There are a few benefits to this approach:
- The existing employee is kept engaged by pursuing a new career path that they enjoy.
- The position that you are replacing is likely easier to recruit for than a cybersecurity expert.
- The existing employee is less likely to move onto another job if they’ve been with the company for a long time.
A common option is offering to pay for a master’s level course on cybersecurity through an online or local university, or offering to pay for accreditation through one of the programs mentioned earlier. You may provide them with a set percentage of time during the day to devote to studying and coursework or require all studying to be done after-hours with the promise of a pay raise upon completion.
#4: Connect with the Community
The tech community tends to be very tight-knit. For instance, many developers release open-source software that’s designed to be shared for free between like-minded colleagues. Many tech employees also enjoy attending meetups and conferences to learn new skills, network with other professionals and even discover new job opportunities in the area.
Don’t forget to download a sample cybersecurity job posting to use as a template during your hiring efforts.
There are several ways to connect with potential cybersecurity experts through these venues:
Encourage your CTO or other tech employees to speak at nearby meetups and conferences. You can even sponsor these conferences with free food or beverages to build a good rapport with local tech professionals.
Pay for employees to attend and speak at conferences. In addition to helping them improve their skills, your employees may meet other like-minded individuals and refer them to human resources as potential hires.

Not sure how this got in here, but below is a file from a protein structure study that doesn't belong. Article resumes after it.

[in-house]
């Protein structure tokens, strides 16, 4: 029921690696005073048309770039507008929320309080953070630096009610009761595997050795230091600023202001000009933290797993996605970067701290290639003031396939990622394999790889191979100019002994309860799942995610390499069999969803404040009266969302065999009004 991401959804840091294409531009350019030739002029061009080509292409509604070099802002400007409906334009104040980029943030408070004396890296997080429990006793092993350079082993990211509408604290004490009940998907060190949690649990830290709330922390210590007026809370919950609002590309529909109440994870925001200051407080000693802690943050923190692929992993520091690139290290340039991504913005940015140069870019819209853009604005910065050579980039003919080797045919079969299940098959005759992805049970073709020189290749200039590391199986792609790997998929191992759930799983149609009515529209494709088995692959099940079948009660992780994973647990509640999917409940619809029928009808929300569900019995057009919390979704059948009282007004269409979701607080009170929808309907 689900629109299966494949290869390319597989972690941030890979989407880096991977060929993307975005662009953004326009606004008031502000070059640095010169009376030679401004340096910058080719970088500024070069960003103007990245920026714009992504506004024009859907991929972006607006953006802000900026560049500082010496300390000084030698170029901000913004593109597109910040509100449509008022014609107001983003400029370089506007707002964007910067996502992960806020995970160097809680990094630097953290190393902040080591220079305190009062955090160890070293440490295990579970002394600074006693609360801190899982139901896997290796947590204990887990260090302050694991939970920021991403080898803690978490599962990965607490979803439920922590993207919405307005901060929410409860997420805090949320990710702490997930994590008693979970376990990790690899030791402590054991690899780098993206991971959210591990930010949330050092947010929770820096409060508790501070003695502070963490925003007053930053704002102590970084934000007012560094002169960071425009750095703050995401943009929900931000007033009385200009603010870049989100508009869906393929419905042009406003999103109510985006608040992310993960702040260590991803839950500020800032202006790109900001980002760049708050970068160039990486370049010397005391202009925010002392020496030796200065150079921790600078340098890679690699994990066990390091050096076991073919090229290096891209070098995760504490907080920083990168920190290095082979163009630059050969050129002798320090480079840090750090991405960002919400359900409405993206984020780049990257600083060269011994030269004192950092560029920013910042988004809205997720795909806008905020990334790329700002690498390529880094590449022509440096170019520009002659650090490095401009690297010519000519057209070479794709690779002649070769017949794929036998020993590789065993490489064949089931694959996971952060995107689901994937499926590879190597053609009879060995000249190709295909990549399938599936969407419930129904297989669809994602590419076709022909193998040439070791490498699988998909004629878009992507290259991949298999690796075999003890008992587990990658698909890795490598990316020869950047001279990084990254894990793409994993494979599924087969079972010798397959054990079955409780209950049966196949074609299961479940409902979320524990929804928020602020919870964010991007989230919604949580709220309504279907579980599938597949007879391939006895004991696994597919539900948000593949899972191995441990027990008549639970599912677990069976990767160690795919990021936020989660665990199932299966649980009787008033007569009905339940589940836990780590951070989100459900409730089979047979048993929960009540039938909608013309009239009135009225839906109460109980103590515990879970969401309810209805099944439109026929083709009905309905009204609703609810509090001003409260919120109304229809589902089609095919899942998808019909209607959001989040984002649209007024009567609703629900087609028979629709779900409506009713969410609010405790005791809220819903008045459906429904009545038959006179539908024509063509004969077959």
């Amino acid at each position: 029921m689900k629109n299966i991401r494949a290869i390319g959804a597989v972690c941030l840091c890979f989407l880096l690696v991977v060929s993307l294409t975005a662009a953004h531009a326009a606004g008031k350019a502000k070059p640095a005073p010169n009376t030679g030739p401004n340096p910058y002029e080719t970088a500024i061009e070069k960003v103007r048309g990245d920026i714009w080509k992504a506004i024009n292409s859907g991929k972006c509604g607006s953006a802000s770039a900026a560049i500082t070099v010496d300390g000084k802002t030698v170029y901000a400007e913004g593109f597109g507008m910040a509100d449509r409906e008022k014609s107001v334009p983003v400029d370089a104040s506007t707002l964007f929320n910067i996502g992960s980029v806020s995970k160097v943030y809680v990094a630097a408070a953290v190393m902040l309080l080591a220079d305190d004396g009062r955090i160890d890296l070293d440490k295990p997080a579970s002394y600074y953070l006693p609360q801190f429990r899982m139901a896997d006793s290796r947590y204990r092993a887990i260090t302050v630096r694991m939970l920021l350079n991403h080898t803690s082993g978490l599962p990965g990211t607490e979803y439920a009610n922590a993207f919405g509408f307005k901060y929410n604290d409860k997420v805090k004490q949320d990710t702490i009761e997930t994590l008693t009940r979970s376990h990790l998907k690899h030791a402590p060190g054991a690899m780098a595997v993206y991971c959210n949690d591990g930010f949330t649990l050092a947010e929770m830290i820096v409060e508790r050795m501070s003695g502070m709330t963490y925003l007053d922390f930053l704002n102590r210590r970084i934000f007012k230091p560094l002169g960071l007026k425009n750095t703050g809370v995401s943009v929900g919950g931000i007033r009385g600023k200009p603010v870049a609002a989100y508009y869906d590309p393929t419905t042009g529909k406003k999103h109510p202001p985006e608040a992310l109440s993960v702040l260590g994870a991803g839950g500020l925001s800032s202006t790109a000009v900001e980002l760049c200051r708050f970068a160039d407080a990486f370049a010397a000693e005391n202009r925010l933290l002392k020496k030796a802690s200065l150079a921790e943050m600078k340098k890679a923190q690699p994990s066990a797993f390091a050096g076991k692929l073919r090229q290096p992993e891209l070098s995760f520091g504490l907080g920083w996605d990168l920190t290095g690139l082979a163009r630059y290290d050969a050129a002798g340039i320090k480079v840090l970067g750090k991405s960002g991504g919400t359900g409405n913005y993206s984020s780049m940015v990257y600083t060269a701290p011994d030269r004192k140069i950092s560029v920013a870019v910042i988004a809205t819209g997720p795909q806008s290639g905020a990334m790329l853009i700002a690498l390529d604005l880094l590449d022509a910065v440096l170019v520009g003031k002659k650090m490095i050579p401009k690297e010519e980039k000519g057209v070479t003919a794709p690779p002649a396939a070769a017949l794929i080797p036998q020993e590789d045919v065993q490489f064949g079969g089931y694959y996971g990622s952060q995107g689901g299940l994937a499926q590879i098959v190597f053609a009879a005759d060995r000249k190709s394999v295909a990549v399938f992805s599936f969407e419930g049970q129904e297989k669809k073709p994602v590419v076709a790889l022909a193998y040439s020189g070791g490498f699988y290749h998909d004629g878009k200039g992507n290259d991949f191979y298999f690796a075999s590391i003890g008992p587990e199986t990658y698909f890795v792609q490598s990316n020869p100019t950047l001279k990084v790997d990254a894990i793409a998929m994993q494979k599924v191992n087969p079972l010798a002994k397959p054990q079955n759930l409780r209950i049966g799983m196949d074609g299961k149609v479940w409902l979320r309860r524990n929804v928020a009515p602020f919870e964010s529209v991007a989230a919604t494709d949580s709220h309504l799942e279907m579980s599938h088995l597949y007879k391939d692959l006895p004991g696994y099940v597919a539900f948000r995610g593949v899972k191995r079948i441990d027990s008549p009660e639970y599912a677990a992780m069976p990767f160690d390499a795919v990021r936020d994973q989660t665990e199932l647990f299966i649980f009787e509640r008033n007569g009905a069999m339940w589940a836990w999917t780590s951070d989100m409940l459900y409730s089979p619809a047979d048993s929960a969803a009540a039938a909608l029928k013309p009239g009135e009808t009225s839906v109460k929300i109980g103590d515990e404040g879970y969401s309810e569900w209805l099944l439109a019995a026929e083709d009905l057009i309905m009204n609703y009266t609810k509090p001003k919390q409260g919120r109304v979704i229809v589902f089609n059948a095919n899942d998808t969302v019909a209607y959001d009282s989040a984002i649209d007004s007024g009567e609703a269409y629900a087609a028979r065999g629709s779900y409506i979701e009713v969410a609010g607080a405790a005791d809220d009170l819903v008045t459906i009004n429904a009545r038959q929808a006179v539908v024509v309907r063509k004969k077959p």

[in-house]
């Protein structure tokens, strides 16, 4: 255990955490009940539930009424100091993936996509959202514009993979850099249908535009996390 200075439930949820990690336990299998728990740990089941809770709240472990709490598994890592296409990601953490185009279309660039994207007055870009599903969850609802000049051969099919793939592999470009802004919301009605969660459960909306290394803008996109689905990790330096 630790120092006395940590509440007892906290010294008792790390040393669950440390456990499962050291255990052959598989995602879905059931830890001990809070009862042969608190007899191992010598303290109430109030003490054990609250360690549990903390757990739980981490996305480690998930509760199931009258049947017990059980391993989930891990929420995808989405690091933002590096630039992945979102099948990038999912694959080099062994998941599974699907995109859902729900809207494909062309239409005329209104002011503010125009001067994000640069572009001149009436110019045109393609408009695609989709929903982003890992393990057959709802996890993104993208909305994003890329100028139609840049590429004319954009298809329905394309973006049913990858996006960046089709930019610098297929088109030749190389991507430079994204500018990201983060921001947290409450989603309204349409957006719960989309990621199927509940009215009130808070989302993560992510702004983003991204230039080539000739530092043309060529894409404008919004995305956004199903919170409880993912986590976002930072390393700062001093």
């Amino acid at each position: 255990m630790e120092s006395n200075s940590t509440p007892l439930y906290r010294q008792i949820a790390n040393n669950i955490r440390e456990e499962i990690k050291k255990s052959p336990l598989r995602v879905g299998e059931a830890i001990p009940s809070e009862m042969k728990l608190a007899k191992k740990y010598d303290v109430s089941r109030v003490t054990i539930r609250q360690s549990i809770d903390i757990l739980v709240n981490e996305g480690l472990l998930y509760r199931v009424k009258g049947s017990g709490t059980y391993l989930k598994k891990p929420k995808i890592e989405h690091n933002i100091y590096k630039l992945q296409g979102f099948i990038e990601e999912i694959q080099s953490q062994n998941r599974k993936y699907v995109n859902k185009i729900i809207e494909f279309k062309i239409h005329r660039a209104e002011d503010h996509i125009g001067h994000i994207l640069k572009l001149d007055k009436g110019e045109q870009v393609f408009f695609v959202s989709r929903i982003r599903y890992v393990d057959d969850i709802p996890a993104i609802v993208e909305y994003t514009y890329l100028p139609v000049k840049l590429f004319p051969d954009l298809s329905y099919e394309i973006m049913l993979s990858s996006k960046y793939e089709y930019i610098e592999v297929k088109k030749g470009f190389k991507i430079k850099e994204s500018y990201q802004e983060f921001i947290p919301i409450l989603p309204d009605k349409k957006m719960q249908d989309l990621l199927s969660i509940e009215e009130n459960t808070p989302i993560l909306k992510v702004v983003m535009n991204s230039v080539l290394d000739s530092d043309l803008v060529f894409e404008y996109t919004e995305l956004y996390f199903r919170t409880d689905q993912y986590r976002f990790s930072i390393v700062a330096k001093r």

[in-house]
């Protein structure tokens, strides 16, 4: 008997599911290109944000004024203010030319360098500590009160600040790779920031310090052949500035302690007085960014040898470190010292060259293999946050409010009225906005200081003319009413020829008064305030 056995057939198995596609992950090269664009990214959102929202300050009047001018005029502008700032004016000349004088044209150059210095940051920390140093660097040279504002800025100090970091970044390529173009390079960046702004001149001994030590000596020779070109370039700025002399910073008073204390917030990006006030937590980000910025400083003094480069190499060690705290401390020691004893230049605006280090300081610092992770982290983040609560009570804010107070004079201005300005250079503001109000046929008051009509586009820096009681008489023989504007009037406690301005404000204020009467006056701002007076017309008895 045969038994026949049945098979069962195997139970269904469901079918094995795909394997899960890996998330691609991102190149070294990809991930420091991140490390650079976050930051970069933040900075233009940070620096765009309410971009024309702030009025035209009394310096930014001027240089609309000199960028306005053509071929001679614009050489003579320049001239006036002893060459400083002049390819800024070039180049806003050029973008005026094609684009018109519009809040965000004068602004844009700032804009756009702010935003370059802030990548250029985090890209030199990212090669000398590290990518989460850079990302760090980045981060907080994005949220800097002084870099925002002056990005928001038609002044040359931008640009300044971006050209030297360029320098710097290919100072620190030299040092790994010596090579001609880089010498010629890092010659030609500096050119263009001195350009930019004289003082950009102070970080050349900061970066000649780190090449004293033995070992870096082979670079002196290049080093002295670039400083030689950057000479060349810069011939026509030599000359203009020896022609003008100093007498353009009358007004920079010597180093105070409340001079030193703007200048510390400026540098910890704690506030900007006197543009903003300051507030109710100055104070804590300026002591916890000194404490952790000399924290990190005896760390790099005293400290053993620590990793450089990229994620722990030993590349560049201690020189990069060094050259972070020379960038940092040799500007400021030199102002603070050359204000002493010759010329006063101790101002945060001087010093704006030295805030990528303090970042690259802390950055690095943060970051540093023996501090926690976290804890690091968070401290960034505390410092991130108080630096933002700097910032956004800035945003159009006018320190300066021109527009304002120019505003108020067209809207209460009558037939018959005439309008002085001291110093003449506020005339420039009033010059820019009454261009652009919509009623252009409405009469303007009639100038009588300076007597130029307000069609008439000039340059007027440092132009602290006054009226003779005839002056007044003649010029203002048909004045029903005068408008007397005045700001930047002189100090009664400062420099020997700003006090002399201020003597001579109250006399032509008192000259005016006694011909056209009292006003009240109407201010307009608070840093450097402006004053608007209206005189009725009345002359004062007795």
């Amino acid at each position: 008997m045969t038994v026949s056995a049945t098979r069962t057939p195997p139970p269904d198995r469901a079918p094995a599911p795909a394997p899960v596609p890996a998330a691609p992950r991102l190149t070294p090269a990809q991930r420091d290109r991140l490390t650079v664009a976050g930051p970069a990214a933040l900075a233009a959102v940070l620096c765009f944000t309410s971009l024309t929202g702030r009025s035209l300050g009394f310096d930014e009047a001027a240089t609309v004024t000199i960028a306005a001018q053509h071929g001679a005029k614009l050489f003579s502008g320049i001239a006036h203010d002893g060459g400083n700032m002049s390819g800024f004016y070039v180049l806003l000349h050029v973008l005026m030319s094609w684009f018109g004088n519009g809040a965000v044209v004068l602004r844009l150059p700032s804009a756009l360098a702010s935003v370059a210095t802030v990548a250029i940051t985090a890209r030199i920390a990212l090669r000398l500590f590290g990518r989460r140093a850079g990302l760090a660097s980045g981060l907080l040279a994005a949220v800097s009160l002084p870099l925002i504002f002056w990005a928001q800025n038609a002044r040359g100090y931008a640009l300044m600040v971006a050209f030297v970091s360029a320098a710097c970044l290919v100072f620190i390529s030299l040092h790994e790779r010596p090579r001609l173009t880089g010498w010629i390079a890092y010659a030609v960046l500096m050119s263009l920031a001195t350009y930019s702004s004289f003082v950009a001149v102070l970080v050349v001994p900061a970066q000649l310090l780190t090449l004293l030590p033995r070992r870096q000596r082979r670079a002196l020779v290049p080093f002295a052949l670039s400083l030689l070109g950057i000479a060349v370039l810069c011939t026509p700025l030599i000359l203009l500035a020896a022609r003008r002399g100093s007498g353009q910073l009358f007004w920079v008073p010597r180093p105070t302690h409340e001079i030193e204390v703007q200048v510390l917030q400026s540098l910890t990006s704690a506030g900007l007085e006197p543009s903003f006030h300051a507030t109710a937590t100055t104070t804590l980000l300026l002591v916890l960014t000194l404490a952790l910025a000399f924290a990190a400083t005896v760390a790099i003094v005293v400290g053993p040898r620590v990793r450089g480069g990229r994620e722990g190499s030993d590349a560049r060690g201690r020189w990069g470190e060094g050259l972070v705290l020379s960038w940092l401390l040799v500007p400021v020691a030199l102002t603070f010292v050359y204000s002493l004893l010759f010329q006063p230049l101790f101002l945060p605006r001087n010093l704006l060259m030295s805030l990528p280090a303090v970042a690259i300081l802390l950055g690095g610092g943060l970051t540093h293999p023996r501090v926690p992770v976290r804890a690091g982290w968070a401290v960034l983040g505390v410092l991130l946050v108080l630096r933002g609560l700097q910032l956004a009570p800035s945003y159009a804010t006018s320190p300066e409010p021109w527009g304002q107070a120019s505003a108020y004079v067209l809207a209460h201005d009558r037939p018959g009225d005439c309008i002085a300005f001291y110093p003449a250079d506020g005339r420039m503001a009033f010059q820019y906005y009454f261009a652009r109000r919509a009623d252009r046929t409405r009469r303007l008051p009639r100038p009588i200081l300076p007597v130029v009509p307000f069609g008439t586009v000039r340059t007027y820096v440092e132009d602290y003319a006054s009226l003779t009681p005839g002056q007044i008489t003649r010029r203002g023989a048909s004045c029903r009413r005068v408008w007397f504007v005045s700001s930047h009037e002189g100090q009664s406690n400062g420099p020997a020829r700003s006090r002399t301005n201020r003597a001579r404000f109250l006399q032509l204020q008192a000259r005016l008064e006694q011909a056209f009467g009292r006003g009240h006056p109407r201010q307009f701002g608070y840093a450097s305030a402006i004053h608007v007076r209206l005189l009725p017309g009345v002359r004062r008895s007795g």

Be active on social media by participating in group conversations, writing interesting content and forming meaningful connections with others.
#5: Think Outside of the Box
Millennials view the workplace differently than many other generations. They tend to value perks over pay with a preference for flex time, catered food, fitness memberships, remote working options and other benefits that provide freedom. They may also appreciate opportunities to give back, such as volunteer days or matched donations.
In addition, you might consider bringing in a promising part-time employee rather than making a full-time hire — at least early on. Many millennial workers enjoy the flexibility of a part-time position and may appreciate a clear pathway to real responsibility over time. Young people may value freedom over health insurance, but many will eventually need stability.
The Bottom Line
Cybersecurity is a growing problem for many small businesses, but hiring experts to close vulnerabilities is challenging. By keeping that advice we’ve mentioned in mind, you can increase your odds of successfully recruiting solid talent and protecting your business against these risks over time.
In addition to dedicated cybersecurity personnel, you should ensure that you have the right software in place. Jungle Disk provides a comprehensive cybersecurity suite designed for small businesses with two to 250 employees, including active network protection, password management, secure cloud storage and much more.